What is a WordPress strategy and why do you need one – Part 1: Security

We look at defining a four-stage strategy for WordPress website development, starting with website security.

Here’s some advice that I give to most of my clients, as it’s essential to website creation and development: You need to have a plan for your website.

My clients typically know what they’re looking for in a broad outline sense, but they rarely offer a considered plan or details on how they’ll achieve their goals.

Without an established strategy, the result is always the same. As a result, the creation and maintenance of the website are more complex than expected, and it takes a longer time to grow an audience, who are generally potential customers.

I build WordPress websites around a four-point strategy, which I’ll elaborate on more in future articles. For the time being, I’ll be excluding e-commerce (WooCommerce) websites, as I have additional strategy points specific to e-commerce sites that I’ll also cover separately.

The four pillars of a healthy, clean and prosperous site are security, optimization, content, and SEO. In this article, I’ll cover off WordPress security.

WordPress Security

I very often encounter clients with established websites that do not have a minimum standard of security. Unfortunately, it’s a crucial issue that small businesses often overlook, thinking that hacks only happen to the big players. Let me assure you that you’re not immune to targeted and non-targeted attacks.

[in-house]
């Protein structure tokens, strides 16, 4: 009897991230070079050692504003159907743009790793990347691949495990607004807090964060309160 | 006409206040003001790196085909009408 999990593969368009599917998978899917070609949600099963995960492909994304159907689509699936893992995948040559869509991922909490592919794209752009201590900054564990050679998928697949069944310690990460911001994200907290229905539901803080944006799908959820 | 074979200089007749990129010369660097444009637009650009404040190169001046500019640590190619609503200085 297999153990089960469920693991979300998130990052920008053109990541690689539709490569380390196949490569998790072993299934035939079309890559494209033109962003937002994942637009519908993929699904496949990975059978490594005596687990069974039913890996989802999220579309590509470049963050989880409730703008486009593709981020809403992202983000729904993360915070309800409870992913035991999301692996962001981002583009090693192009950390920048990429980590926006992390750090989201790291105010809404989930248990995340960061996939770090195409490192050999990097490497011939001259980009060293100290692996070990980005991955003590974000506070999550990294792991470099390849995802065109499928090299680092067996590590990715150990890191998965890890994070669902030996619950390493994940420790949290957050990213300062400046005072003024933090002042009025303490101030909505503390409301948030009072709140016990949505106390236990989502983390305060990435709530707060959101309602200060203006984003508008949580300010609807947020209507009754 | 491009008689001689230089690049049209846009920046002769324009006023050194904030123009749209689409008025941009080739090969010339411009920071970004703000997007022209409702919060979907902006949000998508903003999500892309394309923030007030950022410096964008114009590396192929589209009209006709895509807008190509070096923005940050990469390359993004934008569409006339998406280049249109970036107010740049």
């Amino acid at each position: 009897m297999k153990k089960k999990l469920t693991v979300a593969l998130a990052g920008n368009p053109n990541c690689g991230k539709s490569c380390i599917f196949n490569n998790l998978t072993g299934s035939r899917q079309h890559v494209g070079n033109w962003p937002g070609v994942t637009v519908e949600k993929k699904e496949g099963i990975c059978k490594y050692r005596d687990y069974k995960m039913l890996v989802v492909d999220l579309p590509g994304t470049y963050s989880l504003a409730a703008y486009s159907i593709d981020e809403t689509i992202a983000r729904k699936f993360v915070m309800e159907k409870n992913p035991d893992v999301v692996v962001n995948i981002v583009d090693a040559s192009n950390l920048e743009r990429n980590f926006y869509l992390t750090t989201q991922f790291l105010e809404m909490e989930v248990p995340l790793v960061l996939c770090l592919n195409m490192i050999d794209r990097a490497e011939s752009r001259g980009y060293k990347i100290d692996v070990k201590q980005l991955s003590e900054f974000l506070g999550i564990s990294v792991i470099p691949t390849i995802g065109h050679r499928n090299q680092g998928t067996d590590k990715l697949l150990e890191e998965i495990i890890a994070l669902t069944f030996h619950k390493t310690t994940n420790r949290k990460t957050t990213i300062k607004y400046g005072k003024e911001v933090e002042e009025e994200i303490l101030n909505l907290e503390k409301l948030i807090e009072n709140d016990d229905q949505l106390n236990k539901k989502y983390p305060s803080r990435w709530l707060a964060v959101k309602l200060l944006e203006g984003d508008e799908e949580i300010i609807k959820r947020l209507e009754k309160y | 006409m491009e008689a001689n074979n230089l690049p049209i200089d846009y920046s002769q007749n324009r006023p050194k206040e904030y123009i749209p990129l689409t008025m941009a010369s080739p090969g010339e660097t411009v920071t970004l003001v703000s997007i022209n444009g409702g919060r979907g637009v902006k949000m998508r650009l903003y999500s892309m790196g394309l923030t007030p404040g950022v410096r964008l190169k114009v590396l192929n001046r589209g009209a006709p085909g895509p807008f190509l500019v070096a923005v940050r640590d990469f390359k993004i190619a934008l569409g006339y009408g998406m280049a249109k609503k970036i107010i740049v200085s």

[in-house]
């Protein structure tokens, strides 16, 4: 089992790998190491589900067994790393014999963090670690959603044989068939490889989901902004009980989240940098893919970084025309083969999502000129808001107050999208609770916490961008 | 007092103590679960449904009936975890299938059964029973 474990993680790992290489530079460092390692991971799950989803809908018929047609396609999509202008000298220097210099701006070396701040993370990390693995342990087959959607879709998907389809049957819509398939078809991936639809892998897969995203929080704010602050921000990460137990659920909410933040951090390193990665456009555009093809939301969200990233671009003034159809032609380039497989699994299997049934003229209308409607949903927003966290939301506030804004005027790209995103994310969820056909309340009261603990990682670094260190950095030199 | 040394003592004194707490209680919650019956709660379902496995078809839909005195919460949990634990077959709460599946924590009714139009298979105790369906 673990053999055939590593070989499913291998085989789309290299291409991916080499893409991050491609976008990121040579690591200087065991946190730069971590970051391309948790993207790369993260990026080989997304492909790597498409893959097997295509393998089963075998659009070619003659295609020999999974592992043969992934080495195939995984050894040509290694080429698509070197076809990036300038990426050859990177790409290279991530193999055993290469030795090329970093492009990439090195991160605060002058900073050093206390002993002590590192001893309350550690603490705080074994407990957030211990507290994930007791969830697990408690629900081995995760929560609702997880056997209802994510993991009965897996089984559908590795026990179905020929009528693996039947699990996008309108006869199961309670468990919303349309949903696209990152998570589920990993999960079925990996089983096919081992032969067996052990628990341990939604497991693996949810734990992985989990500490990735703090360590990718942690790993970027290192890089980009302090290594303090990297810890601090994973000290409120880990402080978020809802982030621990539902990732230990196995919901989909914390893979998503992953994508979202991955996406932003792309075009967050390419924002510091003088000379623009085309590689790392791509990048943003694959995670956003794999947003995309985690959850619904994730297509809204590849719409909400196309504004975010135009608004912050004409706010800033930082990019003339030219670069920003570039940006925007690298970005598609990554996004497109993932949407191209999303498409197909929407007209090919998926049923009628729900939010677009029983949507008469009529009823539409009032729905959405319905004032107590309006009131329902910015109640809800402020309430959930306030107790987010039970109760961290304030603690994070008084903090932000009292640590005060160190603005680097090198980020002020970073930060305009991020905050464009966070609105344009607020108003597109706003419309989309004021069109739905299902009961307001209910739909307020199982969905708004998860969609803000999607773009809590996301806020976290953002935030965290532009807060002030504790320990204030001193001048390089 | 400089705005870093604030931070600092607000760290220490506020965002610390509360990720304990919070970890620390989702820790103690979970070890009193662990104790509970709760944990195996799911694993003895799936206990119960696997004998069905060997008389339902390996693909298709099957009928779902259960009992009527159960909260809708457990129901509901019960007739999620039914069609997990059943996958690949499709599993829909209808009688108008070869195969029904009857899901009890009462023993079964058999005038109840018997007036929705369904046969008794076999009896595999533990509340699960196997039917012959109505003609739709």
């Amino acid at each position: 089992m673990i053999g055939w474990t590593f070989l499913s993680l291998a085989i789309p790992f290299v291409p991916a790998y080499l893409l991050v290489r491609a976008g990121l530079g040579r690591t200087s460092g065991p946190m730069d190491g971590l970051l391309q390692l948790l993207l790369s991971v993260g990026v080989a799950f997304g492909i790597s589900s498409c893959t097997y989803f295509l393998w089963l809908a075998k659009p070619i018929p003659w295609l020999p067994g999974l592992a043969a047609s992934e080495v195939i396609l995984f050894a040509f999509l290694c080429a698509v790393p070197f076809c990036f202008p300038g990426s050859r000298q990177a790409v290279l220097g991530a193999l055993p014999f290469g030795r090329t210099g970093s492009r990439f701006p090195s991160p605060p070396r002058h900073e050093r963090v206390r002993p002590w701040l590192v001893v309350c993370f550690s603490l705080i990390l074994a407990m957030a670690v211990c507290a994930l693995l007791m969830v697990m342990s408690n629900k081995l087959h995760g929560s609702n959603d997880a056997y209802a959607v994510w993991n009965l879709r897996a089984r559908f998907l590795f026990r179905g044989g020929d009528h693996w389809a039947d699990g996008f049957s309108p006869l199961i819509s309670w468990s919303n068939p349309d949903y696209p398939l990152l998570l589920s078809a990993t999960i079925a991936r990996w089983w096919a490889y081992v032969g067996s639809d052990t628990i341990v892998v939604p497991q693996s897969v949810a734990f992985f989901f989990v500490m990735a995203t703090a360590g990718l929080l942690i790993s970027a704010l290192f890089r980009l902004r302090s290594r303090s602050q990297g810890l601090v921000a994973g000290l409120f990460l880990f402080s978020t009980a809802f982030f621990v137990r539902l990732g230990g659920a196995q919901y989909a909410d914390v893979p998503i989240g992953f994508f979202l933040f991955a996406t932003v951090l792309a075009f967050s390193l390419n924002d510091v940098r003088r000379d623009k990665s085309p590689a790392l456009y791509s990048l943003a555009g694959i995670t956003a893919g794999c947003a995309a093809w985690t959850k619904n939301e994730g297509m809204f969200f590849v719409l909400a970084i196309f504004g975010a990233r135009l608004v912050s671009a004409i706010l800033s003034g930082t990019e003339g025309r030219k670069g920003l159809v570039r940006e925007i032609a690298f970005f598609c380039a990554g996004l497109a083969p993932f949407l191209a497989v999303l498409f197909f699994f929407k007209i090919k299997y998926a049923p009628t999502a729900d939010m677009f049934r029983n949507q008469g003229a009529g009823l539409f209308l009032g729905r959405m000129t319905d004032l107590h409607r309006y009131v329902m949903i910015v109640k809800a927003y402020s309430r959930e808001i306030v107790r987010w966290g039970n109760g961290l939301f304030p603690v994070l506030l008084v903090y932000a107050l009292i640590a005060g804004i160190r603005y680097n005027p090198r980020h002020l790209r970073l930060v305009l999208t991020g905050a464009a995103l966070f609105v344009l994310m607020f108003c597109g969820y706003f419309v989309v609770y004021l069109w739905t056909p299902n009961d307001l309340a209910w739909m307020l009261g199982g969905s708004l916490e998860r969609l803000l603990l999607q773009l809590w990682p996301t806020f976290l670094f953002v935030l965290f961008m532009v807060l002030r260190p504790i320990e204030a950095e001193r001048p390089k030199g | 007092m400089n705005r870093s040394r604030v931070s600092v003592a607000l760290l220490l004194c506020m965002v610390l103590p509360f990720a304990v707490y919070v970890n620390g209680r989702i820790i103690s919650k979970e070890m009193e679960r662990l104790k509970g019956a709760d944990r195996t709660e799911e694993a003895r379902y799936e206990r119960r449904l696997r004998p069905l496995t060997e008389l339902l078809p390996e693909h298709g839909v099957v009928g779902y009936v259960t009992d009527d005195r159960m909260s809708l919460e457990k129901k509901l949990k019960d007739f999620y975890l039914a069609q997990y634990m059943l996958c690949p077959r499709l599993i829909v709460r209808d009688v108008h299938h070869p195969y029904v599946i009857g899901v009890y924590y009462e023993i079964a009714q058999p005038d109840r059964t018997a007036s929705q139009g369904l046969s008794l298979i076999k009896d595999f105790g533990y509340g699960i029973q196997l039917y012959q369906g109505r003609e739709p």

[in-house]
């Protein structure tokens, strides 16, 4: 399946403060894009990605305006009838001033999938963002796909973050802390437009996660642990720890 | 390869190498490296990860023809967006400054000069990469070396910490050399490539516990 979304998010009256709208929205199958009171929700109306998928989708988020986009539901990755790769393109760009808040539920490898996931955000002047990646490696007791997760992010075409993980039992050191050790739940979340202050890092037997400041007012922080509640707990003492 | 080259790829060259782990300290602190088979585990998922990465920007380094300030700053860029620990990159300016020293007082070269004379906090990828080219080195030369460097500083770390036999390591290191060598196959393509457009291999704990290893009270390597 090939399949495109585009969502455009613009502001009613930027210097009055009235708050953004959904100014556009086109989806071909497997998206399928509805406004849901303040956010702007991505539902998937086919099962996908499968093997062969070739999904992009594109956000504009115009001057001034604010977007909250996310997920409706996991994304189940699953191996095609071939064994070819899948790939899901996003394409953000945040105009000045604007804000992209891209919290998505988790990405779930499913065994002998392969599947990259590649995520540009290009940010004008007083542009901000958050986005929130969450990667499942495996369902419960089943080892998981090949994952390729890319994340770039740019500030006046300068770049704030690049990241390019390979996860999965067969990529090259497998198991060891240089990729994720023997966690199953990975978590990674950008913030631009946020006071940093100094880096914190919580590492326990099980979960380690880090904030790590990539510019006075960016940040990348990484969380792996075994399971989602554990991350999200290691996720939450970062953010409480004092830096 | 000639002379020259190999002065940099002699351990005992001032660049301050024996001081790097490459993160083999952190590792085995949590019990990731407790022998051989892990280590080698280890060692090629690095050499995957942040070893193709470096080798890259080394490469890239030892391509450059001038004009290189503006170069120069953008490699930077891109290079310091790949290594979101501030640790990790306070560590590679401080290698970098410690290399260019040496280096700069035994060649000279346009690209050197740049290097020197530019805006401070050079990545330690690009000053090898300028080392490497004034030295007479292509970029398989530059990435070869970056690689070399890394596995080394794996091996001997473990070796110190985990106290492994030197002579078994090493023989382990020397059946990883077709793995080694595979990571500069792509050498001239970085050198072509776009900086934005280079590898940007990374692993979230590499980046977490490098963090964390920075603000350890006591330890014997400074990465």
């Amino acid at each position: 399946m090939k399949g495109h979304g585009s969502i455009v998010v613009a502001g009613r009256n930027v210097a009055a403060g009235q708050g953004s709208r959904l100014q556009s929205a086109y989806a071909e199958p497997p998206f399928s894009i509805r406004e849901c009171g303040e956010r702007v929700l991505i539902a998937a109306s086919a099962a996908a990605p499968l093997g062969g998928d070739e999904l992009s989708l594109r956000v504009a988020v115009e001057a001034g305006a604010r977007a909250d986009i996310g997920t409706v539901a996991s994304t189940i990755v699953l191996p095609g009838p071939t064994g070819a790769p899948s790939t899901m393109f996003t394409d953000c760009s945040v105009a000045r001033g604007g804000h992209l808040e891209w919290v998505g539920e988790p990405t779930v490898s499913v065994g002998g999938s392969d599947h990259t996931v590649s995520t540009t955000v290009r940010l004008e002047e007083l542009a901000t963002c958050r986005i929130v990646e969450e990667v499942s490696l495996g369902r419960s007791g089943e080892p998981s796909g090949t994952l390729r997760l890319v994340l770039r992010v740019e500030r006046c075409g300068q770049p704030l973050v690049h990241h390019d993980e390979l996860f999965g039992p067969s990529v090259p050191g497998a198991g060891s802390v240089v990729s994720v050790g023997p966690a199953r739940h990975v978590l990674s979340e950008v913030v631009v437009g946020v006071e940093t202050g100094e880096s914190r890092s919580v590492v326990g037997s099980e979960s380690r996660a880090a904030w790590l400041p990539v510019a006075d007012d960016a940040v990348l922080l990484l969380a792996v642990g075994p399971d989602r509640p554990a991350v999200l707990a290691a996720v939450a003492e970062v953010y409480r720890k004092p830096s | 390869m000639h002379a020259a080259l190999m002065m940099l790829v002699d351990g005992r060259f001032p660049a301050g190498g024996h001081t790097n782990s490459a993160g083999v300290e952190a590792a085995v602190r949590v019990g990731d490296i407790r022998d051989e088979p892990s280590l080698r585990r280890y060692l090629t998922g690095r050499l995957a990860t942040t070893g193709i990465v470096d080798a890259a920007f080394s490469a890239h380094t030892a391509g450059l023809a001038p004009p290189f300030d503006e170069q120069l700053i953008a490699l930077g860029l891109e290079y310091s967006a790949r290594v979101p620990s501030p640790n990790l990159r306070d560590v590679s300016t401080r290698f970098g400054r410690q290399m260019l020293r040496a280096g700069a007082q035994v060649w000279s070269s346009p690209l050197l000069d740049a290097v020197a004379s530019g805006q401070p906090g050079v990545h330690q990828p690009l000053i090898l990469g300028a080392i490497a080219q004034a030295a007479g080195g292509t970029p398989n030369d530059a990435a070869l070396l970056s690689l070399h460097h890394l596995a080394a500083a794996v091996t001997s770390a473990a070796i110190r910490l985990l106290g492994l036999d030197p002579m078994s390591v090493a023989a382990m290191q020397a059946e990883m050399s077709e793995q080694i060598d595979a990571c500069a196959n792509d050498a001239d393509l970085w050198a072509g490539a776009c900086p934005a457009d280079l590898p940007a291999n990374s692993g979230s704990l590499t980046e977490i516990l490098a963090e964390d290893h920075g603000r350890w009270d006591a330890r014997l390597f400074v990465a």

To help you understand the context of website security, we block hundreds of attacks of all types every day on Jenkins Digital’s managed websites. That’s not to mention the thousands or tens of thousands of visits from malicious robots that we mitigate through baseline security configuration.

In addition to the apparent protection of your site against attacks, loss of data or credit card fraud, it is also important to act proactively against the bots that browse your site in search of information.

These bots use your server resources and therefore slow down your site for real users, impacting their experience and increasing the risk of abandonment while browsing/buying.

As with all security-related articles, I’ll say it here: installing a free plugin that “handles security on its own” is not enough. Instead, proactive reporting and inspection of your website is key to ensuring robust security.

Here are some tips (among others) to keep your site secure:

SSL/TLS Certificate
Modification of the login URL
Automatic logout
Blocking PHP from external sources
Blocking the WP editor from external sources
Blacklist of malicious robots (IP block)
Installation of WAF (blocks known hacks)
Regular update of security keys
Regularly updating and clearing cookies
Regular analysis and resolution of security vulnerabilities

And above all, ensure your keep your plugins/themes updated! Patching is critical to ensure that your website has protection against identified security vulnerabilities.